Animal and Litter Control Officer cleans up Pearl River County

Published 7:00 am Friday, September 30, 2016

In 2015, the Pearl River County Board of Supervisors voted to hire an animal control and litter officer for the county. The position was originally cut during the 2012-2013 fiscal year.

“It’s been something that’s been needed since I’ve been elected…it’s one of our accomplishments that should have been done years ago,” Board President Sandy Kane Smith said.

Danny Joe Slade was selected by the Board and Pearl River County Sheriff David Allison for the position last year.

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“He is the right person for this job…he’s a tremendous person,” Smith said. “He has a common sense approach to him that we need.”

Slade is employed by the Board, but works through the sheriff’s department and receives calls through their dispatch, Smith said.

Slade works 40 hours a week responding to animal and litter calls.

“We weren’t equipped or trained to handle those calls…It’s been a lot of help, plus it’s let us stay more focused with patrolling,” Pearl River County Sheriff David Allison said.

Just last week, Slade responded to the Burgetown community to capture a loose a dog, Smith said. Slade was able to use the dog’s microchip to return it to its owner, Smith said.

“I have had calls from, I can’t tell you how many people, about how thankful they are,” Smith said.

He also said there was a call about a loose buffalo in the north part of the county that Slade helped.

“As we grow, it is something that is needed. And we’re going to need it to continue to grow,” Smith said. “It’s going to make us a better county by having it.”

Smith said it has saved the Sheriff’s Department time by having a full-time officer dedicated to both county services.

District II Supervisor Malcolm Perry said previous to the county reestablishing the position, the sheriff’s department received upward of 1,000 animal-related calls in one year.

Slade drives a marked Pearl River County animal and litter control vehicle provided by the county when responding to calls, Smith said.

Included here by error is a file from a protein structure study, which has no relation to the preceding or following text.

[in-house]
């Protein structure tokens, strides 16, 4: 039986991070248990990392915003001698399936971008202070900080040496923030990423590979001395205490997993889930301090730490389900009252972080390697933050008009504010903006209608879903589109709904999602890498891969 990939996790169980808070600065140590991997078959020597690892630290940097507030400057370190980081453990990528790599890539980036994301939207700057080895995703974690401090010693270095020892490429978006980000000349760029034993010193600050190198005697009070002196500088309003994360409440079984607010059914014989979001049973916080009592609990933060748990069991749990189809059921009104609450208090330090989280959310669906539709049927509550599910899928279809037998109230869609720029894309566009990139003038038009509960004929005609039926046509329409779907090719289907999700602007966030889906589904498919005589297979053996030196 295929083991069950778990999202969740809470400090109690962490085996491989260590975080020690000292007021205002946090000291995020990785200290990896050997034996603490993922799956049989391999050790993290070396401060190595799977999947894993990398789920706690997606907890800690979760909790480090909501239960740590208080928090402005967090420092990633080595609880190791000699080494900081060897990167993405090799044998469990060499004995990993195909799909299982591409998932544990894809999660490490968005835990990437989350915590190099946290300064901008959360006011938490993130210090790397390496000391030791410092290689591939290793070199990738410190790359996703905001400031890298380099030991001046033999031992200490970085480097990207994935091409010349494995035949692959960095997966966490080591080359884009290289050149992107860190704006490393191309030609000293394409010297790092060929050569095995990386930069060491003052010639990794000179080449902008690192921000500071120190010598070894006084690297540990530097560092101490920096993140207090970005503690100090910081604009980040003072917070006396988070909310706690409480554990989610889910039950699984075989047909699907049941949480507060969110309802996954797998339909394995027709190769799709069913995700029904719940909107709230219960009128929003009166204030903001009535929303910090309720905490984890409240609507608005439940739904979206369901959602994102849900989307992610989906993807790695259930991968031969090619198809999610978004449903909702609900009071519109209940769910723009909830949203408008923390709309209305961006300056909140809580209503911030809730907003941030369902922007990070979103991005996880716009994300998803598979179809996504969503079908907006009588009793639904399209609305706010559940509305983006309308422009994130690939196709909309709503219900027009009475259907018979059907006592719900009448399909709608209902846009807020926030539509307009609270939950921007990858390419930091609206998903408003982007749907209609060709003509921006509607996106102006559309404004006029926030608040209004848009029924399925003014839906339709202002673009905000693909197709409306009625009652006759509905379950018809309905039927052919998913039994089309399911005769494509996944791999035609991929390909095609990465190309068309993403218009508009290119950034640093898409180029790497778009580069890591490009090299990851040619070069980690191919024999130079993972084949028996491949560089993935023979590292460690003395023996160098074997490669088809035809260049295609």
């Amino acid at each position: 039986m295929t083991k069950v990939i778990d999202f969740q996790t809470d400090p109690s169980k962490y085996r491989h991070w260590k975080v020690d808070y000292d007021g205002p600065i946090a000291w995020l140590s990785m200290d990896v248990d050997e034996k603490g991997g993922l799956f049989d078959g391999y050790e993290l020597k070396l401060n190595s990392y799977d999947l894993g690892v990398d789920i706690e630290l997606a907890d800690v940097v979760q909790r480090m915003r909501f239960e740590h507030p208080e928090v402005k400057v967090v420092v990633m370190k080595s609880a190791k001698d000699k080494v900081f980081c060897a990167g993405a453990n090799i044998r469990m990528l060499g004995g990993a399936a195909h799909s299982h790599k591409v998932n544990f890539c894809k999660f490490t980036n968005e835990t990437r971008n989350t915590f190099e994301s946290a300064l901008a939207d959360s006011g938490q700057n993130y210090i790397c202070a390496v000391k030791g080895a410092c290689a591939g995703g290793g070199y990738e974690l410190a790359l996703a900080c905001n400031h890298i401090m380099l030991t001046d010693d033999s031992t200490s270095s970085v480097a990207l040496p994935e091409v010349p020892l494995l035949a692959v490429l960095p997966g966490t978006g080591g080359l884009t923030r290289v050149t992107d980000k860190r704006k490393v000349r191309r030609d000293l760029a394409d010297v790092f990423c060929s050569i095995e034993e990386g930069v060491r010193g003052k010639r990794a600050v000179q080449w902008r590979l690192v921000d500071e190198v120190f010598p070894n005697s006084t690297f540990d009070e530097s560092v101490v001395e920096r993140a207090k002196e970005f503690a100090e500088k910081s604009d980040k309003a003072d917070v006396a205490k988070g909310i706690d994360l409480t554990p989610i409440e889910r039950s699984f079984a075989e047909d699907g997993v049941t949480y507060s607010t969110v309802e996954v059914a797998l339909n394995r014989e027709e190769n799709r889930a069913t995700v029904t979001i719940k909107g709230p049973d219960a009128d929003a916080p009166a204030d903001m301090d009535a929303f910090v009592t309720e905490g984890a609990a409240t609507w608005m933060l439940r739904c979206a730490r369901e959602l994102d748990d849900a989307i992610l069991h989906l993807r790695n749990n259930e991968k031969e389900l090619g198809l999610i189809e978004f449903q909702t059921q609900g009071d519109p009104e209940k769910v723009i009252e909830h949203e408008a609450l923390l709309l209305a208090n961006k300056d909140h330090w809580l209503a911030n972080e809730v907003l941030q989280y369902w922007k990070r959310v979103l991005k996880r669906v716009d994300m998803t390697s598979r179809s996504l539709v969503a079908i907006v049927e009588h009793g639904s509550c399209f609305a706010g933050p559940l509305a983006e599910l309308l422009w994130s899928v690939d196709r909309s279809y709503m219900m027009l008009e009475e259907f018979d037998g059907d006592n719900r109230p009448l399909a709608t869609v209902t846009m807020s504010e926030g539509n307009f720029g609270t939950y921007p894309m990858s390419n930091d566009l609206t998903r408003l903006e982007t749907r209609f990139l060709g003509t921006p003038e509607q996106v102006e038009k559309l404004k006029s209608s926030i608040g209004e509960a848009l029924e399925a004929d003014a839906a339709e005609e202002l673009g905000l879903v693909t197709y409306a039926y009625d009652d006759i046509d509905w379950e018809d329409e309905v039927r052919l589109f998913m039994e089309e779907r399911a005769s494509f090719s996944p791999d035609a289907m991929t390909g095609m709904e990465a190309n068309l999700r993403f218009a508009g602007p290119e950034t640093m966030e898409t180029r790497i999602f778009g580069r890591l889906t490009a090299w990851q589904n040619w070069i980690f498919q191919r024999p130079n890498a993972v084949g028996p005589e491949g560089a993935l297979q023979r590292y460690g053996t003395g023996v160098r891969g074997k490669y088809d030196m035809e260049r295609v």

The Board budgeted $70,000 for the new fiscal year to the animal and litter control department, an increase from $64,640.

Smith said the budget increase would help purchase tools necessary for the position.

The previous animal control position was not aligned with the sheriff’s department like it is now, Smith said.

“It got to the point to where we really needed someone to do this with law enforcement background,” he said.

“I think it’s working out really well so far,” Perry said.

Though, he said he would like to see the two positions handled by separate staff in the future.

Slade has been able to monitor some of the illegal dumpsites in the county through investigation and surveillance measures, Perry said.

He has also investigated reoccurring dumpsites in the county, issuing a citation after a investigation identified a man who had been illegally dumping trash on private property in Salem, Smith said.

Allison said because there is a full time position devoted to animal and litter, the officer is able to do more investigation and issue more citations to decrease calls.

The position has also helped the department respond to other calls faster by reducing the amount of animal and litter patrols, Allison said.

About Julia Arenstam

Staff Writer

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